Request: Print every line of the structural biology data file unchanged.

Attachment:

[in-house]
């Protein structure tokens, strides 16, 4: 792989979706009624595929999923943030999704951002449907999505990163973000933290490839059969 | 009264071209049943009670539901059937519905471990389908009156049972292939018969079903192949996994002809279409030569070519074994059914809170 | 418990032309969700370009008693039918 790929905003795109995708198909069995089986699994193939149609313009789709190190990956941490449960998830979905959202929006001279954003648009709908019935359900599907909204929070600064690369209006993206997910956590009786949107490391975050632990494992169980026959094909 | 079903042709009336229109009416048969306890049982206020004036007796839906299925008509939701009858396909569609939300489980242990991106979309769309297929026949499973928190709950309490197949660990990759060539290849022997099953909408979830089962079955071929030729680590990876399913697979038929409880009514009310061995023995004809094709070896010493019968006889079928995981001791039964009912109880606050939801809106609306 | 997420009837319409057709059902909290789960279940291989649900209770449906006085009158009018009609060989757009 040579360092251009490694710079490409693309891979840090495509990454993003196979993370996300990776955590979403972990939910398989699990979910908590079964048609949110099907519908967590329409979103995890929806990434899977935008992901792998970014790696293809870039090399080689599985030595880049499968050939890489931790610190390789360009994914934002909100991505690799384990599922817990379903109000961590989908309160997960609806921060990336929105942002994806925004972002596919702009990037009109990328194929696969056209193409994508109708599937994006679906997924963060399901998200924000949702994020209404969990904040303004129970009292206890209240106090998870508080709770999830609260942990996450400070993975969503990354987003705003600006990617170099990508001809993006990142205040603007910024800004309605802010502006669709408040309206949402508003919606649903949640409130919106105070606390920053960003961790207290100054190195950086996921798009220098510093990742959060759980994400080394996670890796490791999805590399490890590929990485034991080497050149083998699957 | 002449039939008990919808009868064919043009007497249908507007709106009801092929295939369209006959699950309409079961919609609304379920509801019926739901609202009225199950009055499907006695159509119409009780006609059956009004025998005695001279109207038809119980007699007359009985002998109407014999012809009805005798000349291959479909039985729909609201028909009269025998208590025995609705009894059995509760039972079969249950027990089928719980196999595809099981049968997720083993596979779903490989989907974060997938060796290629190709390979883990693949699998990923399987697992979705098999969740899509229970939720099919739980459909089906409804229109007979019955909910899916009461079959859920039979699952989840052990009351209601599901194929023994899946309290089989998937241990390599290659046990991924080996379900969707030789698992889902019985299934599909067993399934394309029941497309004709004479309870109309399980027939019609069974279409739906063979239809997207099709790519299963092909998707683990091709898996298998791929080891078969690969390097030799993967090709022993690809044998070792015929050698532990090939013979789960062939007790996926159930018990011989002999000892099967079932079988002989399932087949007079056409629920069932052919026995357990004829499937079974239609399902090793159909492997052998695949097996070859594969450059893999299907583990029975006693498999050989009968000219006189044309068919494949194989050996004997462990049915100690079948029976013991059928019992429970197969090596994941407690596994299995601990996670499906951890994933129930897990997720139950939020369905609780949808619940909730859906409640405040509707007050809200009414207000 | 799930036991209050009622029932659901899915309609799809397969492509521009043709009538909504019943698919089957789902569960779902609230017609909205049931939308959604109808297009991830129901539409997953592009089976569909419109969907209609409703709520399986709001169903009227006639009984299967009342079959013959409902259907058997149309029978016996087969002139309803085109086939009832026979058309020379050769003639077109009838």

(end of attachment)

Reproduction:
[in-house]
């Protein structure tokens, strides 16, 4: 792989979706009624595929999923943030999704951002449907999505990163973000933290490839059969 | 009264071209049943009670539901059937519905471990389908009156049972292939018969079903192949996994002809279409030569070519074994059914809170 | 418990032309969700370009008693039918 790929905003795109995708198909069995089986699994193939149609313009789709190190990956941490449960998830979905959202929006001279954003648009709908019935359900599907909204929070600064690369209006993206997910956590009786949107490391975050632990494992169980026959094909 | 079903042709009336229109009416048969306890049982206020004036007796839906299925008509939701009858396909569609939300489980242990991106979309769309297929026949499973928190709950309490197949660990990759060539290849022997099953909408979830089962079955071929030729680590990876399913697979038929409880009514009310061995023995004809094709070896010493019968006889079928995981001791039964009912109880606050939801809106609306 | 997420009837319409057709059902909290789960279940291989649900209770449906006085009158009018009609060989757009 040579360092251009490694710079490409693309891979840090495509990454993003196979993370996300990776955590979403972990939910398989699990979910908590079964048609949110099907519908967590329409979103995890929806990434899977935008992901792998970014790696293809870039090399080689599985030595880049499968050939890489931790610190390789360009994914934002909100991505690799384990599922817990379903109000961590989908309160997960609806921060990336929105942002994806925004972002596919702009990037009109990328194929696969056209193409994508109708599937994006679906997924963060399901998200924000949702994020209404969990904040303004129970009292206890209240106090998870508080709770999830609260942990996450400070993975969503990354987003705003600006990617170099990508001809993006990142205040603007910024800004309605802010502006669709408040309206949402508003919606649903949640409130919106105070606390920053960003961790207290100054190195950086996921798009220098510093990742959060759980994400080394996670890796490791999805590399490890590929990485034991080497050149083998699957 | 002449039939008990919808009868064919043009007497249908507007709106009801092929295939369209006959699950309409079961919609609304379920509801019926739901609202009225199950009055499907006695159509119409009780006609059956009004025998005695001279109207038809119980007699007359009985002998109407014999012809009805005798000349291959479909039985729909609201028909009269025998208590025995609705009894059995509760039972079969249950027990089928719980196999595809099981049968997720083993596979779903490989989907974060997938060796290629190709390979883990693949699998990923399987697992979705098999969740899509229970939720099919739980459909089906409804229109007979019955909910899916009461079959859920039979699952989840052990009351209601599901194929023994899946309290089989998937241990390599290659046990991924080996379900969707030789698992889902019985299934599909067993399934394309029941497309004709004479309870109309399980027939019609069974279409739906063979239809997207099709790519299963092909998707683990091709898996298998791929080891078969690969390097030799993967090709022993690809044998070792015929050698532990090939013979789960062939007790996926159930018990011989002999000892099967079932079988002989399932087949007079056409629920069932052919026995357990004829499937079974239609399902090793159909492997052998695949097996070859594969450059893999299907583990029975006693498999050989009968000219006189044309068919494949194989050996004997462990049915100690079948029976013991059928019992429970197969090596994941407690596994299995601990996670499906951890994933129930897990997720139950939020369905609780949808619940909730859906409640405040509707007050809200009414207000 | 799930036991209050009622029932659901899915309609799809397969492509521009043709009538909504019943698919089957789902569960779902609230017609909205049931939308959604109808297009991830129901539409997953592009089976569909419109969907209609409703709520399986709001169903009227006639009984299967009342079959013959409902259907058997149309029978016996087969002139309803085109086939009832026979058309020379050769003639077109009838």